by Lauren Craft


“Switch places with me, Lauren,” my grandmother would say, guiding and holding my tiny hands.


Every time we strolled on a sidewalk together, she chose the edge closest to traffic. She asked me to walk along the safer side, the side farthest from moving cars. That way, she could shield me if a vehicle spun out of control. She did this everywhere. Even in her neighborhood, where no one drove fast.


My grandmother could likely picture the terrors if a car had slammed into us. Many years later, the memory of her protective instinct reminds me of our Heavenly Father’s defensive posture toward His children. He doesn’t want us to dread what’s lurking around the corner.

  By Katy


by Katy Kauffman


Guilty, guilty, guilty, I told myself as I waited for the judge’s verdict. My head hung low as I waited for his decision.


I can’t believe I did that again. What was I thinking?


I glanced over at the gallery of spectators. Their condemning glares held my attention. Faces of disapproval. Their eyes penetrated my soul. I saw the faces of those who had made me feel inferior in the past. Who made me feel despised. Among them sat an envoy of the enemy, an ambassador of guilt and shame. He had harassed my spirit too many times. Of course, he would show up now. Truly I felt condemned before the judge even confirmed it.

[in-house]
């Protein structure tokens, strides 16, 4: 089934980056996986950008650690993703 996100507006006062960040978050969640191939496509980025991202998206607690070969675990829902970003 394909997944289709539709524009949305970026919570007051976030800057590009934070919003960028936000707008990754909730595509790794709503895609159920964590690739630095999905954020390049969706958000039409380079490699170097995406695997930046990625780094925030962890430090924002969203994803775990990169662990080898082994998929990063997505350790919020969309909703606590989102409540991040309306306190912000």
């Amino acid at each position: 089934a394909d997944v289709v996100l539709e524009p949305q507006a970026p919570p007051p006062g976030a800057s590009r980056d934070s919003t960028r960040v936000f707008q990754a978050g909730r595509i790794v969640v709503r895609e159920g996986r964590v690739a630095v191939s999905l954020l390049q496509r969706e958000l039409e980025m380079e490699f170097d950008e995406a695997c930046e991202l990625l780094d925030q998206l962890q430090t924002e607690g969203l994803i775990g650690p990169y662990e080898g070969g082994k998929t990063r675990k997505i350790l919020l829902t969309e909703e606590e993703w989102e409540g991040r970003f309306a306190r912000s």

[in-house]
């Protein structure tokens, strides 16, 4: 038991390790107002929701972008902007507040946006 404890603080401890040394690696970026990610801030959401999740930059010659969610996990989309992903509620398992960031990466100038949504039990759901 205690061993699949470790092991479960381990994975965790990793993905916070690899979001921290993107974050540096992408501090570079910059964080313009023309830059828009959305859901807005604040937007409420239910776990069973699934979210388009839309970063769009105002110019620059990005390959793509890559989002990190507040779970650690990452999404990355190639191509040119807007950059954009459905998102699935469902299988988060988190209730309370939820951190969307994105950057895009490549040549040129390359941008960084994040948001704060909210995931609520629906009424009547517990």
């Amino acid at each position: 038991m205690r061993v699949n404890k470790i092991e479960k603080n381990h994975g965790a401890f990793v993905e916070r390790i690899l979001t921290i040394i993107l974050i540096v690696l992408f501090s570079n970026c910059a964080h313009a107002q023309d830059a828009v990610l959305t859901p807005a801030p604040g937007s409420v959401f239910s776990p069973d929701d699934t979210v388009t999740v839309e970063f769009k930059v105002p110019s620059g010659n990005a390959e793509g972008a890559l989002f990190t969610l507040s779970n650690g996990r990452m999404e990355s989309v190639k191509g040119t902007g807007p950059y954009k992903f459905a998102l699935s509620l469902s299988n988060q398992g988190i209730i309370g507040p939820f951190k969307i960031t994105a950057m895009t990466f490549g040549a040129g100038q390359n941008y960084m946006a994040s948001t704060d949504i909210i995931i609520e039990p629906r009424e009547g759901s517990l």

By Katy


by Tammy Kennington


Your parents had to get married. Her words, rife with condemnation and mockery, penetrated my third-grade heart. I felt the stares of the other children. I blinked hard, forcing my humiliation to be quiet. Undetectable. But shame rose fast and unrelenting like floodwaters. Tears blurring my vision, I bowed my head and hurried toward the school cafeteria. That day, every bite of food tasted like shame.


My struggle with shame began long before elementary school. It festered and grew in a home where words were weapons and hurtful labels were accepted without question. I was a burden, not a blessing.


As time passed, a well-rehearsed script played again and again in my head. You aren’t worth being loved. Nobody will ever want you. You mean nothing. The words ran through my mind like a ticker-tape and held power in my life far into adulthood.

  By Katy

Pages

Winning the Victory: A Blog by Katy Kauffman

Award-Winning Author, Editor, Bible Teacher

An editor of Refresh Bible Study Magazine, Katy Kauffman is also a Bible study author who loves to write about strategies for winning the victory in life's spiritual battles. Follow Katy's blog to receive bi-monthly posts. 

 

Follow by Email

Subscribe to Katy's Blog feed